September 12, 1927 – June 11, 2010 Son of William A and Annie Christine Mortimer; beloved father and much loved member of the community left us suddenly on June 11, 2010. Hugh is survived by his brother Ernest and sister Doris (Howard) Henry; sons Art (Sue) and Rick; daughter Ruth; six grandchildren and nine great grandchildren. Hugh was predeceased by his daughter Christine Grace and seven brothers and sisters. Dad was a long time resident of South Westminster and New Westminster. He had a long career in transportation beginning with delivering milk, then driving school bus for Mairs Transport and as a member of the Pre 65 Line Drivers. Hugh had a twenty year career with the Weigh Scales until retiring in 1988. Dad was a selfprofessed crib playing champion and an avid fisherman. Fun loving and good natured, “Hugh the Glue” enjoyed visiting and keeping in touch with family and friends. As a long time supporter and fan of the New Westminster Salmon Bellies and the Westminster Bruins, Hugh loved his sports. Sincere thanks to the staff and specialists at Royal Columbian Hospital for their wonderful care and to Dr. Albrecht, Hugh’s long time friend and physician. Condolences may be sent to In lieu of flowers donations may be made to the Canadian Cancer Society. A Celebration of Life will be held Wednesday, July 7 between 1 pm and 5 pm at Glenbrook Park Centre, 76 Jamieson Court, New Westminster.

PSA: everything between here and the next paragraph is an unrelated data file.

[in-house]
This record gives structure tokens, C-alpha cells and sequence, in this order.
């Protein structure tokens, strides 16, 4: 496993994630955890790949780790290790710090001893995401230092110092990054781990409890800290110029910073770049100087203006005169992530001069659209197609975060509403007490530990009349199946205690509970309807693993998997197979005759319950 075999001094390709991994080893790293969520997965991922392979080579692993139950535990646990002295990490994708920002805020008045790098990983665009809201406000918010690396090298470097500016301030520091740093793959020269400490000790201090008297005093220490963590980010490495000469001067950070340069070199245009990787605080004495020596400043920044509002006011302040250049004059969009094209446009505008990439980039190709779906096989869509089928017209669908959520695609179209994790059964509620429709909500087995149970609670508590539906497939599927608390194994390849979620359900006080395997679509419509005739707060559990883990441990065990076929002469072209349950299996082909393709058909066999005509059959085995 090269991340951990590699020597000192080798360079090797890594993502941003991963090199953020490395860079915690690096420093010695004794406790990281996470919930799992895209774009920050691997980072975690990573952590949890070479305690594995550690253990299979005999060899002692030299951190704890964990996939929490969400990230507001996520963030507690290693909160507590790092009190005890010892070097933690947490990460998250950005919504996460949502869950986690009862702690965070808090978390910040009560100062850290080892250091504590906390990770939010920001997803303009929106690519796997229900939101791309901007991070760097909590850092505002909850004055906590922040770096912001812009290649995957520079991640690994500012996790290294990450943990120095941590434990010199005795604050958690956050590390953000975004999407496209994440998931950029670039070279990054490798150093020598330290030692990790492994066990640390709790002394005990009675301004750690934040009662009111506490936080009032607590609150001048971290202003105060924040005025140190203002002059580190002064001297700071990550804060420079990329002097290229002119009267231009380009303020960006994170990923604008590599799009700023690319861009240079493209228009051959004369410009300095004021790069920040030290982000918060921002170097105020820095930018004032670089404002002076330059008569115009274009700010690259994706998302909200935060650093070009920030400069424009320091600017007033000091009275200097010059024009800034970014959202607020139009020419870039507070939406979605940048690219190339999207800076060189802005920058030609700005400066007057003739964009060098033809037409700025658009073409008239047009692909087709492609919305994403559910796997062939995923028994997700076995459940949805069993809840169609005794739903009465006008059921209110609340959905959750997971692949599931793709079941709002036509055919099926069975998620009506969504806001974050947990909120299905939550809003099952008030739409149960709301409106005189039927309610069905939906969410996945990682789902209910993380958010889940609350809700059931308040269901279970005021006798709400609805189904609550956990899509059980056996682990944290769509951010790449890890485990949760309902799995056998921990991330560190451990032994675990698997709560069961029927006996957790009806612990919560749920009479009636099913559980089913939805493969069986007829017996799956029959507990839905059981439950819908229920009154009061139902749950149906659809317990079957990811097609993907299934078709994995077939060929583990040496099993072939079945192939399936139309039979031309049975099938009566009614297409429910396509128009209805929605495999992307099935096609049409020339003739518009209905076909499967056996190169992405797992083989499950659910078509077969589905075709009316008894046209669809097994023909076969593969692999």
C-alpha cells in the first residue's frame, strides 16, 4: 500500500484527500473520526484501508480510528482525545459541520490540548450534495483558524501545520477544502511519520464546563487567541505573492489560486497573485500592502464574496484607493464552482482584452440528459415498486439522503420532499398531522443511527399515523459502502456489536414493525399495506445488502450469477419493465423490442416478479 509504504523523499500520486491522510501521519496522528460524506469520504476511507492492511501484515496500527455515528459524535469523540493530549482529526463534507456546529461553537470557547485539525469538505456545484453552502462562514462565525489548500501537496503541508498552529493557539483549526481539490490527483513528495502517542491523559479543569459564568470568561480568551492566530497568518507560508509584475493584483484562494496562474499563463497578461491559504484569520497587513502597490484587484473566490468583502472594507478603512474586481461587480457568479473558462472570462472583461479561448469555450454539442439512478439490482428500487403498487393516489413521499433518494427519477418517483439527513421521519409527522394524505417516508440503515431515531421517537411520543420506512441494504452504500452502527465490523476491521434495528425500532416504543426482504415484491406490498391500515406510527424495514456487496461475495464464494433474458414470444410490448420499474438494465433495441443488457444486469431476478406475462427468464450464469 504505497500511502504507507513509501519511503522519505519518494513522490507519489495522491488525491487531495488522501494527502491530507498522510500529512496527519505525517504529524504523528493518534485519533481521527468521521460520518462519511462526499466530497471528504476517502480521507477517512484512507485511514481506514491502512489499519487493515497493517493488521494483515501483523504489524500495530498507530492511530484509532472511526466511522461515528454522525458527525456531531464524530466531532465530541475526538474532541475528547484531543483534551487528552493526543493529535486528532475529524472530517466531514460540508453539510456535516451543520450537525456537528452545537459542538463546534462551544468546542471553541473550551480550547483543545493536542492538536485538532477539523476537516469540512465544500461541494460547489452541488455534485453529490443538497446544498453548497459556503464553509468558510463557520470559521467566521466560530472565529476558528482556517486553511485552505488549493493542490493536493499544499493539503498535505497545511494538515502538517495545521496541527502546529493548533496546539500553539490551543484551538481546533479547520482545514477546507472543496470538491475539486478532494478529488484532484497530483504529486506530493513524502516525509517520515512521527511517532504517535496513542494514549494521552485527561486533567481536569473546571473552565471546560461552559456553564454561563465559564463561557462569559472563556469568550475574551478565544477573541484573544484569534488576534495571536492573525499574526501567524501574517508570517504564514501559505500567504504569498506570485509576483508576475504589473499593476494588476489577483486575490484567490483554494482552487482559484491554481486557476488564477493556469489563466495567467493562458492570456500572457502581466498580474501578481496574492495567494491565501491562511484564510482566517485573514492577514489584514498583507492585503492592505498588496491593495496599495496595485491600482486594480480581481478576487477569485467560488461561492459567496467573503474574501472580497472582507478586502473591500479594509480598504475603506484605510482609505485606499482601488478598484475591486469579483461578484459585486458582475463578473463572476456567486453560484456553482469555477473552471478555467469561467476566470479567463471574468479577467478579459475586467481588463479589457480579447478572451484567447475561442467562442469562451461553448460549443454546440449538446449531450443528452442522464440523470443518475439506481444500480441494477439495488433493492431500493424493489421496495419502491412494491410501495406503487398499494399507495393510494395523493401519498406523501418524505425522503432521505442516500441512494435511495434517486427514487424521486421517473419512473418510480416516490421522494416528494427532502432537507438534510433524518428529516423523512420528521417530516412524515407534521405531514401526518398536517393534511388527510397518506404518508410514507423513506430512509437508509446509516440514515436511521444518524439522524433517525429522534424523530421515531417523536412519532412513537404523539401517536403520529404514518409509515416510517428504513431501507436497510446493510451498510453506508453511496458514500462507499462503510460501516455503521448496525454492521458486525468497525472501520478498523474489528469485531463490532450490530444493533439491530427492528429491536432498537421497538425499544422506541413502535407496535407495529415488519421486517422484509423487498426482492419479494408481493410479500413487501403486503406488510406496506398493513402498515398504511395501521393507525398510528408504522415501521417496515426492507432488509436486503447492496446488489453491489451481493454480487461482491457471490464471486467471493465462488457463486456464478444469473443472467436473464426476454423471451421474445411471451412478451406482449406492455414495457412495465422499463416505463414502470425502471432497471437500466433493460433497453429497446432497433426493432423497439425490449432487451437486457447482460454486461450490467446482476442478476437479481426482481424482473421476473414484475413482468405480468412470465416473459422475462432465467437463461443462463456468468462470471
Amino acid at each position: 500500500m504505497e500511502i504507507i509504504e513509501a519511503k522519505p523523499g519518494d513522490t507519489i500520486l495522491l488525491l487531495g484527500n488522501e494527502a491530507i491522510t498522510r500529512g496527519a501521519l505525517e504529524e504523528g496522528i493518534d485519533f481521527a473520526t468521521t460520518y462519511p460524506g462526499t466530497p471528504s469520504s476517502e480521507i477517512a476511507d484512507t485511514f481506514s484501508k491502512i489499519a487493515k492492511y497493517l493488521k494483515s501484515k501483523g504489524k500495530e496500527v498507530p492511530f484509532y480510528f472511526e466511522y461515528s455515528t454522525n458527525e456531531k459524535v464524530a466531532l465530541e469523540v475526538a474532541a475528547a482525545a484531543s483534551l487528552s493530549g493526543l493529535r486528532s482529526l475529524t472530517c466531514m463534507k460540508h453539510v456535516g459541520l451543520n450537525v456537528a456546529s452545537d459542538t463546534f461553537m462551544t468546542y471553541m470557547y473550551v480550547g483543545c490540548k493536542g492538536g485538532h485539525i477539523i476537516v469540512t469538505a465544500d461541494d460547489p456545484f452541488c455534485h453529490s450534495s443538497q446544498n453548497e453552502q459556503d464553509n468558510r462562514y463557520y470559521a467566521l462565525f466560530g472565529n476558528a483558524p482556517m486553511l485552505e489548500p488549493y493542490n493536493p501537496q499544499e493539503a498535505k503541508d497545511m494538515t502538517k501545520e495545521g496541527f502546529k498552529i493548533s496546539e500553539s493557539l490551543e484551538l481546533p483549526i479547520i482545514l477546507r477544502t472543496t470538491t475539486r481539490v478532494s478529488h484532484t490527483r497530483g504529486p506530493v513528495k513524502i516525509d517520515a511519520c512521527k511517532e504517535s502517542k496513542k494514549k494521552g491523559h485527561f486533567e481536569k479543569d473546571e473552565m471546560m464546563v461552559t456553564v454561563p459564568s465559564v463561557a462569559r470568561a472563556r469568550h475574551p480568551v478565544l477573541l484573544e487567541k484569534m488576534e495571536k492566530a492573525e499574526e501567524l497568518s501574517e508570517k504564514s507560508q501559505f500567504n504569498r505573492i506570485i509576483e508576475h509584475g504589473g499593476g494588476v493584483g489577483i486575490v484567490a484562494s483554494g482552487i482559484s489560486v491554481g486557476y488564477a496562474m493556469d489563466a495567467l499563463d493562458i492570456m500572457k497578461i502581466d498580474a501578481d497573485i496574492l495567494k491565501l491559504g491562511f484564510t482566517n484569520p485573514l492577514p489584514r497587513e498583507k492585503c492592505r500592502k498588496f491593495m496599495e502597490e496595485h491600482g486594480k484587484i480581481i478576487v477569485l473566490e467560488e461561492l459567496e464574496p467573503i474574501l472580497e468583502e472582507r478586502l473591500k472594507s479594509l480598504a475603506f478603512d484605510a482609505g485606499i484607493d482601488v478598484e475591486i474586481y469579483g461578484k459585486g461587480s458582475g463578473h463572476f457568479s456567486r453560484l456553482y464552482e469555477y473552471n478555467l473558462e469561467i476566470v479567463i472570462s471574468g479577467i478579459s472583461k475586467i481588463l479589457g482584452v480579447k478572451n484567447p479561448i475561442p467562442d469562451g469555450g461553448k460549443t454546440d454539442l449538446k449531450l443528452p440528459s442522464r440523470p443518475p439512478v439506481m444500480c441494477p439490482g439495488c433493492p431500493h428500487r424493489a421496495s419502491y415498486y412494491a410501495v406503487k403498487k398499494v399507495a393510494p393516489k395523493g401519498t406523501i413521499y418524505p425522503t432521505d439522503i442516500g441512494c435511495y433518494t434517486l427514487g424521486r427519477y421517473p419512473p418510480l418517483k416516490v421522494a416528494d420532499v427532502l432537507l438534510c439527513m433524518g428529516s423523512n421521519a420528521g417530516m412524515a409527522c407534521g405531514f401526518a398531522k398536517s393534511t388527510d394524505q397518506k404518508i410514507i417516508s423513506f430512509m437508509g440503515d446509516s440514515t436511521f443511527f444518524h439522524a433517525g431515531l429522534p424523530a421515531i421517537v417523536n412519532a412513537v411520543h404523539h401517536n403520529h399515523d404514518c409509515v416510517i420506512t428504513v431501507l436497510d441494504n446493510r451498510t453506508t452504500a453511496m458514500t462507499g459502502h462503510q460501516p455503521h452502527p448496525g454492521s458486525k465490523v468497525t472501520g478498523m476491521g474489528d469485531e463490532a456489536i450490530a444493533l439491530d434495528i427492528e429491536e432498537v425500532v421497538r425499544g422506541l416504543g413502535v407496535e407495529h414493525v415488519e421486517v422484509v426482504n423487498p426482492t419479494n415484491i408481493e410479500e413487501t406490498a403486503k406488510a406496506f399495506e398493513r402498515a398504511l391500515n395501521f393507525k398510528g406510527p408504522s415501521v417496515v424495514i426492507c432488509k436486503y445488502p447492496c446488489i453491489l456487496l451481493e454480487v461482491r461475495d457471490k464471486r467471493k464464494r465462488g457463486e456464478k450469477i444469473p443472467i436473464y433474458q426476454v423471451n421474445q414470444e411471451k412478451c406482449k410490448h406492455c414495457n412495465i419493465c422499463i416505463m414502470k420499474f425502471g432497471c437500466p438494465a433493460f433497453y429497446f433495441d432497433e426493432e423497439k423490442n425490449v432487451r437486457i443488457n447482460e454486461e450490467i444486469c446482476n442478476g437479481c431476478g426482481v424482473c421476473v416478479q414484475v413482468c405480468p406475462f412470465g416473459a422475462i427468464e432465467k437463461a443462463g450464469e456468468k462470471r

Building for the future.



Is it HEAVEN or HELL for me?

A layman’s invitation to FIND OUT. library prints 7p. for small fee

NSNS Coin & Stamp Show

Sun • Jun 20 • 10am to 5 pm OAKRIDGE AUDITORIUM 41st & Cambie • Vancouver Coins, Paper, Medals, Stamps, Buy/Sell, Appraisals ★ Free Admission ★

Happy 18th Birthday Richie Darby ♥ Grandson #2 Richie Darby is a June NWSS Grad of 2010!

Congratulations from Nana & Grandpa Karssen, Auntie & Jordan, Mom, Darryl, Christine and Kimberly, all the Aunts & Cousins. With ♥Love Always!


Coming Events


New West Parking Lot Garage Sale, on Saturday, July 10th at Connaught Hts. Pentecostal Assembly. To reserve or for info, email: communityparkinglotsale@ (Limit 3 stalls - 1 chair and 1 table included). 604-868-9349